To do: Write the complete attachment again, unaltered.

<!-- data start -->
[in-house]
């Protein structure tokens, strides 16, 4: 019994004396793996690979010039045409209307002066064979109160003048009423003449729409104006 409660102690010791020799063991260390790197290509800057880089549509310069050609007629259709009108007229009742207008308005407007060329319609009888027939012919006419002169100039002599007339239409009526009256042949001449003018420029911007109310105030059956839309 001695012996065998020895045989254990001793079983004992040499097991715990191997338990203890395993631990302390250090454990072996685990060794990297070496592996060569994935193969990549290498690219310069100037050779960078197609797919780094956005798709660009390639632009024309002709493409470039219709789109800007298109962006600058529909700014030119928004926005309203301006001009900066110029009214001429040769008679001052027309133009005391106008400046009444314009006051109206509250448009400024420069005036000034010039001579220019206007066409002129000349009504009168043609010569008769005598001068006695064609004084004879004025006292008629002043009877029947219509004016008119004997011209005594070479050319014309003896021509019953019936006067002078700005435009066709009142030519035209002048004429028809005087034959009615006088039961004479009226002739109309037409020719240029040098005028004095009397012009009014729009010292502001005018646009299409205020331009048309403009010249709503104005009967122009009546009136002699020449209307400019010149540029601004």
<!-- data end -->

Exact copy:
[in-house]
């Protein structure tokens, strides 16, 4: 019994004396793996690979010039045409209307002066064979109160003048009423003449729409104006 409660102690010791020799063991260390790197290509800057880089549509310069050609007629259709009108007229009742207008308005407007060329319609009888027939012919006419002169100039002599007339239409009526009256042949001449003018420029911007109310105030059956839309 001695012996065998020895045989254990001793079983004992040499097991715990191997338990203890395993631990302390250090454990072996685990060794990297070496592996060569994935193969990549290498690219310069100037050779960078197609797919780094956005798709660009390639632009024309002709493409470039219709789109800007298109962006600058529909700014030119928004926005309203301006001009900066110029009214001429040769008679001052027309133009005391106008400046009444314009006051109206509250448009400024420069005036000034010039001579220019206007066409002129000349009504009168043609010569008769005598001068006695064609004084004879004025006292008629002043009877029947219509004016008119004997011209005594070479050319014309003896021509019953019936006067002078700005435009066709009142030519035209002048004429028809005087034959009615006088039961004479009226002739109309037409020719240029040098005028004095009397012009009014729009010292502001005018646009299409205020331009048309403009010249709503104005009967122009009546009136002699020449209307400019010149540029601004």